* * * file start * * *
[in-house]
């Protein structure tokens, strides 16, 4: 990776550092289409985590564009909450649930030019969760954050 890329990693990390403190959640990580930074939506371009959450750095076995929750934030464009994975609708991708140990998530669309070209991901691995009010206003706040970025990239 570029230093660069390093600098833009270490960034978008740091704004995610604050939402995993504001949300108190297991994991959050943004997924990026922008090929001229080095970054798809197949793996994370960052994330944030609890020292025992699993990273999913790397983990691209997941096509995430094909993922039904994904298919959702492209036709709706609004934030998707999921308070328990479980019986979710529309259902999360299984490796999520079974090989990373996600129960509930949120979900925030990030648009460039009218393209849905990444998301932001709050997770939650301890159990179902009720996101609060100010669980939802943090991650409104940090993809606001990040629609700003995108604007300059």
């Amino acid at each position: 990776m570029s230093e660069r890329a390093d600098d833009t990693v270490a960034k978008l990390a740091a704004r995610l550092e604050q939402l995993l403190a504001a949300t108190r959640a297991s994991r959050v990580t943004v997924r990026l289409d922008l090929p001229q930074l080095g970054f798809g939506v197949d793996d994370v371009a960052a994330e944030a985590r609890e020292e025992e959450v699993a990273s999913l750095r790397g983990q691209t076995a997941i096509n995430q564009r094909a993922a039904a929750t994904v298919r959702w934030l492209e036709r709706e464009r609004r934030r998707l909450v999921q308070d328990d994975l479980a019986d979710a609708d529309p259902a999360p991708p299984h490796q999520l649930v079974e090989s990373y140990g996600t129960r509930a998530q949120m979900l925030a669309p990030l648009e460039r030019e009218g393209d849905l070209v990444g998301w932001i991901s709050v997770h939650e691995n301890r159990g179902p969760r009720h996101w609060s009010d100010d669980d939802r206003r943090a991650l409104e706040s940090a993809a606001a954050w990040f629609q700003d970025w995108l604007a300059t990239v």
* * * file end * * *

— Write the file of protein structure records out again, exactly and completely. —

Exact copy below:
[in-house]
């Protein structure tokens, strides 16, 4: 990776550092289409985590564009909450649930030019969760954050 890329990693990390403190959640990580930074939506371009959450750095076995929750934030464009994975609708991708140990998530669309070209991901691995009010206003706040970025990239 570029230093660069390093600098833009270490960034978008740091704004995610604050939402995993504001949300108190297991994991959050943004997924990026922008090929001229080095970054798809197949793996994370960052994330944030609890020292025992699993990273999913790397983990691209997941096509995430094909993922039904994904298919959702492209036709709706609004934030998707999921308070328990479980019986979710529309259902999360299984490796999520079974090989990373996600129960509930949120979900925030990030648009460039009218393209849905990444998301932001709050997770939650301890159990179902009720996101609060100010669980939802943090991650409104940090993809606001990040629609700003995108604007300059």
């Amino acid at each position: 990776m570029s230093e660069r890329a390093d600098d833009t990693v270490a960034k978008l990390a740091a704004r995610l550092e604050q939402l995993l403190a504001a949300t108190r959640a297991s994991r959050v990580t943004v997924r990026l289409d922008l090929p001229q930074l080095g970054f798809g939506v197949d793996d994370v371009a960052a994330e944030a985590r609890e020292e025992e959450v699993a990273s999913l750095r790397g983990q691209t076995a997941i096509n995430q564009r094909a993922a039904a929750t994904v298919r959702w934030l492209e036709r709706e464009r609004r934030r998707l909450v999921q308070d328990d994975l479980a019986d979710a609708d529309p259902a999360p991708p299984h490796q999520l649930v079974e090989s990373y140990g996600t129960r509930a998530q949120m979900l925030a669309p990030l648009e460039r030019e009218g393209d849905l070209v990444g998301w932001i991901s709050v997770h939650e691995n301890r159990g179902p969760r009720h996101w609060s009010d100010d669980d939802r206003r943090a991650l409104e706040s940090a993809a606001a954050w990040f629609q700003d970025w995108l604007a300059t990239v």